War veterans petition Ban Ki-moon
Windhoek – Liberation struggle veterans calling themselves Namibian refugees have petitioned the United Nations (UN) secretary general Ban Ki-moon to provide them with a report concerning the monitoring and evaluation of the implementation of the repatriation, rehabilitation and resettlement process during and after the implementation of UN Security Council Resolution 435.
They also want Ban to provide them with the current status of Namibian refugees.
The group further want Ban to provide them with comprehensive information including UN certified detailed original reports and budgetary commitments, as well as the demographics concerning the implementation of their repatriation, rehabilitation and resettlement.
In Windhoek the group handed a petition yesterday to UN Resident Coordinator Anita Kiki Gbeho, who will forward it to the UN secretary general.
After receiving the petition, Gbeho assured them she would send it to Ban.
Group chairperson Ueshitile Peyolo Shekupe said they are dissatisfied with the way and the manner the “triple R” has been implemented during and after implementation of UN Security Council (UNSC) Resolution 435 which led to Namibia’s independence in 1990.
Shekupe said after its implementation they were left to fend for themselves, and are experiencing insurmountable recurrent humanitarian, socio-economic and socio-political problems and as such the manifestation of all shortcomings has resulted in them writing the urgent petition to him in search of an answer as a durable solution to their plight.
The group directed the petition to Ban following a response from the United Nations High Commissioner for Refugees (UNHCR) office in South African, after they submitted their first petition to the UN office in Windhoek.
Shekupe added that the letter from South Africa is not stamped and bears no signature, “which does not show any respect” to their request.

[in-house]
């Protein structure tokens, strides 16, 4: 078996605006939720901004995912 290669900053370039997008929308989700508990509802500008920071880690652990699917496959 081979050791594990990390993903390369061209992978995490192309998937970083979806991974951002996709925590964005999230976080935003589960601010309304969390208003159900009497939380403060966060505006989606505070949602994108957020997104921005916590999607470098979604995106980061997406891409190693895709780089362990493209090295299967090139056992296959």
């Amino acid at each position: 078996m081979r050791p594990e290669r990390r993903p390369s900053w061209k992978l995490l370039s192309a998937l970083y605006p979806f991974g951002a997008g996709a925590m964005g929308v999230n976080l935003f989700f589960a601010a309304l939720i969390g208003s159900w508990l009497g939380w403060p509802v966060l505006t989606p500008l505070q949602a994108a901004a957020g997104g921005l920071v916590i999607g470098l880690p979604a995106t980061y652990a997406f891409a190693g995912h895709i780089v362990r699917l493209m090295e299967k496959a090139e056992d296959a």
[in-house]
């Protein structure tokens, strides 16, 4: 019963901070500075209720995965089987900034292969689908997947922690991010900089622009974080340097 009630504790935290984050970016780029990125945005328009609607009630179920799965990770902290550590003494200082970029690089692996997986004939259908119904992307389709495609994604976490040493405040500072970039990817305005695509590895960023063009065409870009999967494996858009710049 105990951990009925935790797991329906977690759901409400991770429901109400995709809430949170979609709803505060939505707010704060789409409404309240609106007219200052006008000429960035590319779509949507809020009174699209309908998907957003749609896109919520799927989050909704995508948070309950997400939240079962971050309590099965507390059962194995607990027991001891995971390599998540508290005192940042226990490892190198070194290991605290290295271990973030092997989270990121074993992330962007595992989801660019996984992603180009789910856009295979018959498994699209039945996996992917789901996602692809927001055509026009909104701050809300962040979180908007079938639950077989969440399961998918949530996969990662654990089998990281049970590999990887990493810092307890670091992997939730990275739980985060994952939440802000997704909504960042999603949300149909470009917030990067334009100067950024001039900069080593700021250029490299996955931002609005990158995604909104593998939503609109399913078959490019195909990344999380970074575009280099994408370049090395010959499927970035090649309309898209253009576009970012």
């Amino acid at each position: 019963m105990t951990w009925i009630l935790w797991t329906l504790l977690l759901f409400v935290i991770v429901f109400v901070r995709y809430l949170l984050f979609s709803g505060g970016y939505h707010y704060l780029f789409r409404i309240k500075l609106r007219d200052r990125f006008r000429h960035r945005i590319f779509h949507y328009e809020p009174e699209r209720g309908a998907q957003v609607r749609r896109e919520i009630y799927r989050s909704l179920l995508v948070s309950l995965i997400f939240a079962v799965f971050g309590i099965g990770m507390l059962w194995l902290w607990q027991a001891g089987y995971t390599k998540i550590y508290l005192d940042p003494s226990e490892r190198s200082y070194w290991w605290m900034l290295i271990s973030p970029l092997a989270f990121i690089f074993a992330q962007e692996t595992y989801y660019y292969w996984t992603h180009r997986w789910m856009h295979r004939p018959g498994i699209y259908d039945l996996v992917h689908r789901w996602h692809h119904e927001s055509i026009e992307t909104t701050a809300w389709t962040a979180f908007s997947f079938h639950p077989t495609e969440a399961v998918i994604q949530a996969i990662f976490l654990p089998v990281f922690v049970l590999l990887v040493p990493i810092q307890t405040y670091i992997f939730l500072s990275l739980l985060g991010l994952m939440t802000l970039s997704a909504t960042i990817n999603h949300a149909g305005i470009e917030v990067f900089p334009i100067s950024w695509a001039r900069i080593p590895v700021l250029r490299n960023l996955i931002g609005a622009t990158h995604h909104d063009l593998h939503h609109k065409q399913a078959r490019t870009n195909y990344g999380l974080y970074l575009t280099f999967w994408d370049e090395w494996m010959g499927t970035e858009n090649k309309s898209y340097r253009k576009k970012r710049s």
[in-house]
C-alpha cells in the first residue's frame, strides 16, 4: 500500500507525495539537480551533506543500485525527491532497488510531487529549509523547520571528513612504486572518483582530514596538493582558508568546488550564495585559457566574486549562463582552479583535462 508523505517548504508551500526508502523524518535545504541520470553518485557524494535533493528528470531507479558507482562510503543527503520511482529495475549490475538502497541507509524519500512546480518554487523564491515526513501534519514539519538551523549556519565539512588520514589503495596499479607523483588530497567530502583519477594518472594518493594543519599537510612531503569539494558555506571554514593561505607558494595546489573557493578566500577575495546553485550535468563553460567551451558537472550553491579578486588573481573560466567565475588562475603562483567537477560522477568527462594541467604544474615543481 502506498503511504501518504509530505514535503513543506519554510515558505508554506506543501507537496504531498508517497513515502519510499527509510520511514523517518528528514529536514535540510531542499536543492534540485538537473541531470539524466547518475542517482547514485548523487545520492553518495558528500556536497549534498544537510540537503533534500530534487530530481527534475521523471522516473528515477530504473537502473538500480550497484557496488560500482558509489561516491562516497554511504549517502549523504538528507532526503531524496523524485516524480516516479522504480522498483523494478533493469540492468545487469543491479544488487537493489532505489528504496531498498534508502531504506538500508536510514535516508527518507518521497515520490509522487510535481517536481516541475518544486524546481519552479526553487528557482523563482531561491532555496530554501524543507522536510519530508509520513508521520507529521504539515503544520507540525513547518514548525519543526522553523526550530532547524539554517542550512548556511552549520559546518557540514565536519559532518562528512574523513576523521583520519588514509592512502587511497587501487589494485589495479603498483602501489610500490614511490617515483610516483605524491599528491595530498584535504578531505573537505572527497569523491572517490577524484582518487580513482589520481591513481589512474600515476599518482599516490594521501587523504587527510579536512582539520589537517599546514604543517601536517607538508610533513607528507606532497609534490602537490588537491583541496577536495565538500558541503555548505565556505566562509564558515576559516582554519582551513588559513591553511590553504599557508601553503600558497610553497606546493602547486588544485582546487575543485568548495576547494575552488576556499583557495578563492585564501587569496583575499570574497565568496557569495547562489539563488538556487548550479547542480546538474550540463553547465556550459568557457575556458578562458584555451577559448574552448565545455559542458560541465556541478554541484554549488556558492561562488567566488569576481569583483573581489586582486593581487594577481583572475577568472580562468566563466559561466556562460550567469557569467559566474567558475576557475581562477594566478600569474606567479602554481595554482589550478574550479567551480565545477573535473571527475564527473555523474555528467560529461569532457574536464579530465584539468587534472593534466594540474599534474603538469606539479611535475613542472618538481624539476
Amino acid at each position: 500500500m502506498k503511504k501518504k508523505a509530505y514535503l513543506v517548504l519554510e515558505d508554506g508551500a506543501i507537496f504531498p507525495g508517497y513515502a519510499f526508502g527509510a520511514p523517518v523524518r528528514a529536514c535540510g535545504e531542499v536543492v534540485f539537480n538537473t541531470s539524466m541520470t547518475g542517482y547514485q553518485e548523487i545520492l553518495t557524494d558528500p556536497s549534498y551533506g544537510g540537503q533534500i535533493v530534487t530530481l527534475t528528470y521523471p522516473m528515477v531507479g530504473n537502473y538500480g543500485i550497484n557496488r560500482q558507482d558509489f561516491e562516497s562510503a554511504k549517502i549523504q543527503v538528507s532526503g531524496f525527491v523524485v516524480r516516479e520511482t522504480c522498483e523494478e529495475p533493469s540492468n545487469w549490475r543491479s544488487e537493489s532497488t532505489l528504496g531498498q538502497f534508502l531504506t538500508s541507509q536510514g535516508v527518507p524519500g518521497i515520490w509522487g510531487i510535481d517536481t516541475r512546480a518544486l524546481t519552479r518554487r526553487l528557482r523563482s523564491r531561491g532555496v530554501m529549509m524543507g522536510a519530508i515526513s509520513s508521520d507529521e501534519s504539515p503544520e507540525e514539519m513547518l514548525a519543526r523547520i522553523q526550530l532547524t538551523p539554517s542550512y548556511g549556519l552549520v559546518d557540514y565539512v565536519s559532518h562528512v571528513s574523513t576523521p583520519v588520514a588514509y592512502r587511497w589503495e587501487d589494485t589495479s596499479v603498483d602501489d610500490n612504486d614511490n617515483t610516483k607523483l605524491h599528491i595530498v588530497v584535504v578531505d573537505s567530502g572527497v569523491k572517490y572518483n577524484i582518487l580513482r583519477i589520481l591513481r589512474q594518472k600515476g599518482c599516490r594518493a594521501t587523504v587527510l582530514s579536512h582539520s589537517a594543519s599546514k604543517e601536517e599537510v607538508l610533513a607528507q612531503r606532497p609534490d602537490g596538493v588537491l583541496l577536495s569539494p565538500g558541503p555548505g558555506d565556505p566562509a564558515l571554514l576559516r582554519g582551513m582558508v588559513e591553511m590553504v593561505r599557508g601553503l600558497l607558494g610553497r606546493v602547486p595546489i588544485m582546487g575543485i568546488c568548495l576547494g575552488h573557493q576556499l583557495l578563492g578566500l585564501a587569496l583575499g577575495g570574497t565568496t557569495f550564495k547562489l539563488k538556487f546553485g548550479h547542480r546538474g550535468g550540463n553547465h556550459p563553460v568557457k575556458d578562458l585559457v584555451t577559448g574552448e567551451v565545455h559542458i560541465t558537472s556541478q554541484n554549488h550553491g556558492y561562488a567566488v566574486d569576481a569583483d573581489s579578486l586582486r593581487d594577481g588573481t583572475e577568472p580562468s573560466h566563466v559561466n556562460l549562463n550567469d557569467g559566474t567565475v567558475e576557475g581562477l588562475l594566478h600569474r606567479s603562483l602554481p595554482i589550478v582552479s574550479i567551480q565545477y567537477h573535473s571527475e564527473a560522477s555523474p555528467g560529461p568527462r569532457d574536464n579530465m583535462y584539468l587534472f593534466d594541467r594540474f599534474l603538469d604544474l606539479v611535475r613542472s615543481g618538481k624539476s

“The answer we received was not satisfactory and they did not give us the report. We are fighting to get the report as it will give us direction. Without it we can’t say anything,” remarked Shekupe.
He explained the reason they are writing to Ban is because they thought they would deal with the matter locally but saw they can’t make it and this is the reason they took another step to go international.
A response from the UNHCR regional office for Southern Africa stated that with respect to the voluntary return of war veterans, UNHCR receives funds from donors and together with partners such as the International Office of Migration (IOM) and governments of the countries of asylum and origin, agrees on a formal mechanism to return refugees home.
“In some cases UNHCR may also get limited funds from donors for start-up kits to provide to refugees upon return home which may entail farming tools, non-food items, seeds, etc.”
The letter says UNHCR does not have a component known as rehabilitation within its refugee durable solutions mechanism. Nevertheless, in some return operations development partners and the state may agree with UNHCR to assist with integration aspects.
“Our expectation of a refugee agency has been that upon return home, the government of the country of origin has the responsibility to rehabilitate its own people.”